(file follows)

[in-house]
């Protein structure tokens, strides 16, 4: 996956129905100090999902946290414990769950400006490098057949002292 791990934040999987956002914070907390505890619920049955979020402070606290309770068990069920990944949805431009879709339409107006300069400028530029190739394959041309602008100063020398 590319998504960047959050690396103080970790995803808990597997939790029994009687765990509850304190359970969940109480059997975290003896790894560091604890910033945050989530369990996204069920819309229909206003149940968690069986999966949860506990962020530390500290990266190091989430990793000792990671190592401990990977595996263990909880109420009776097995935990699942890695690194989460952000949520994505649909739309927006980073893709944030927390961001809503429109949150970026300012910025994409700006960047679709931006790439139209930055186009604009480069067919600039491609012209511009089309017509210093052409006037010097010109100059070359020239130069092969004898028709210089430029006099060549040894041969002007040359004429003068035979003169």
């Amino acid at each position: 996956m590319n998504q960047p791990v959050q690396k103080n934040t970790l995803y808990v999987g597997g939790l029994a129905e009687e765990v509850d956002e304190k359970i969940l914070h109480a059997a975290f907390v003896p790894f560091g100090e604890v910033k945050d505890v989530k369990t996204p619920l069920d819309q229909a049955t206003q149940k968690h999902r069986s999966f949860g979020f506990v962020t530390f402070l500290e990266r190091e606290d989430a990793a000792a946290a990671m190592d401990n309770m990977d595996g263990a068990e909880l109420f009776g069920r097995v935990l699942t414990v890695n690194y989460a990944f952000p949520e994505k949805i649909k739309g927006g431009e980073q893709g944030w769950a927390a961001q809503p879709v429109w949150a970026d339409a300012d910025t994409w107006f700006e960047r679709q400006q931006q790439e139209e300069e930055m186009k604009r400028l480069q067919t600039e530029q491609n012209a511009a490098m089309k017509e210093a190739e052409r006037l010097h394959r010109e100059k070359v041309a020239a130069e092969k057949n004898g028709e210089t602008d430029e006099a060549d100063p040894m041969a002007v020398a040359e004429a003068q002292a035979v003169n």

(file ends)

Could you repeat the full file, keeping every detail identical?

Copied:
[in-house]
């Protein structure tokens, strides 16, 4: 996956129905100090999902946290414990769950400006490098057949002292 791990934040999987956002914070907390505890619920049955979020402070606290309770068990069920990944949805431009879709339409107006300069400028530029190739394959041309602008100063020398 590319998504960047959050690396103080970790995803808990597997939790029994009687765990509850304190359970969940109480059997975290003896790894560091604890910033945050989530369990996204069920819309229909206003149940968690069986999966949860506990962020530390500290990266190091989430990793000792990671190592401990990977595996263990909880109420009776097995935990699942890695690194989460952000949520994505649909739309927006980073893709944030927390961001809503429109949150970026300012910025994409700006960047679709931006790439139209930055186009604009480069067919600039491609012209511009089309017509210093052409006037010097010109100059070359020239130069092969004898028709210089430029006099060549040894041969002007040359004429003068035979003169």
């Amino acid at each position: 996956m590319n998504q960047p791990v959050q690396k103080n934040t970790l995803y808990v999987g597997g939790l029994a129905e009687e765990v509850d956002e304190k359970i969940l914070h109480a059997a975290f907390v003896p790894f560091g100090e604890v910033k945050d505890v989530k369990t996204p619920l069920d819309q229909a049955t206003q149940k968690h999902r069986s999966f949860g979020f506990v962020t530390f402070l500290e990266r190091e606290d989430a990793a000792a946290a990671m190592d401990n309770m990977d595996g263990a068990e909880l109420f009776g069920r097995v935990l699942t414990v890695n690194y989460a990944f952000p949520e994505k949805i649909k739309g927006g431009e980073q893709g944030w769950a927390a961001q809503p879709v429109w949150a970026d339409a300012d910025t994409w107006f700006e960047r679709q400006q931006q790439e139209e300069e930055m186009k604009r400028l480069q067919t600039e530029q491609n012209a511009a490098m089309k017509e210093a190739e052409r006037l010097h394959r010109e100059k070359v041309a020239a130069e092969k057949n004898g028709e210089t602008d430029e006099a060549d100063p040894m041969a002007v020398a040359e004429a003068q002292a035979v003169n």